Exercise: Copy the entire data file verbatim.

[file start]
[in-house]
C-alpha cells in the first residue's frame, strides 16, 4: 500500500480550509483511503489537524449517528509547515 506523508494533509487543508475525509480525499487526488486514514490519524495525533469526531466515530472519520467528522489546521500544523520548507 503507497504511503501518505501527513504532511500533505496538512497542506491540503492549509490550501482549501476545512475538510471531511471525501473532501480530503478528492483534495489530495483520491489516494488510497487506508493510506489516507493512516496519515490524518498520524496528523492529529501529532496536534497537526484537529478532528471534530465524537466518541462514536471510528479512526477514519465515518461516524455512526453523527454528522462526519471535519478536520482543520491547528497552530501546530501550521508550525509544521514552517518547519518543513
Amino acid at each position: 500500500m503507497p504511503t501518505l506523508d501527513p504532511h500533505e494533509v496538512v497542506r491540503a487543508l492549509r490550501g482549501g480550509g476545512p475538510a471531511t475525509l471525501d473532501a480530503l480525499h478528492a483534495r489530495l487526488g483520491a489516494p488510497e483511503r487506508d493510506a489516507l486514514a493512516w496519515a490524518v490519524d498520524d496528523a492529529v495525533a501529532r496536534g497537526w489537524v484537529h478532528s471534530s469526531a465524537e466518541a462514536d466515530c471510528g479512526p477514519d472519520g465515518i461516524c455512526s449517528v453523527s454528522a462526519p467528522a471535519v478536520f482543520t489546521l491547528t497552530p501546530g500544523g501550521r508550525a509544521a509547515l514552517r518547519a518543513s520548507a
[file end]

[in-house]
C-alpha cells in the first residue's frame, strides 16, 4: 500500500480550509483511503489537524449517528509547515 506523508494533509487543508475525509480525499487526488486514514490519524495525533469526531466515530472519520467528522489546521500544523520548507 503507497504511503501518505501527513504532511500533505496538512497542506491540503492549509490550501482549501476545512475538510471531511471525501473532501480530503478528492483534495489530495483520491489516494488510497487506508493510506489516507493512516496519515490524518498520524496528523492529529501529532496536534497537526484537529478532528471534530465524537466518541462514536471510528479512526477514519465515518461516524455512526453523527454528522462526519471535519478536520482543520491547528497552530501546530501550521508550525509544521514552517518547519518543513
Amino acid at each position: 500500500m503507497p504511503t501518505l506523508d501527513p504532511h500533505e494533509v496538512v497542506r491540503a487543508l492549509r490550501g482549501g480550509g476545512p475538510a471531511t475525509l471525501d473532501a480530503l480525499h478528492a483534495r489530495l487526488g483520491a489516494p488510497e483511503r487506508d493510506a489516507l486514514a493512516w496519515a490524518v490519524d498520524d496528523a492529529v495525533a501529532r496536534g497537526w489537524v484537529h478532528s471534530s469526531a465524537e466518541a462514536d466515530c471510528g479512526p477514519d472519520g465515518i461516524c455512526s449517528v453523527s454528522a462526519p467528522a471535519v478536520f482543520t489546521l491547528t497552530p501546530g500544523g501550521r508550525a509544521a509547515l514552517r518547519a518543513s520548507a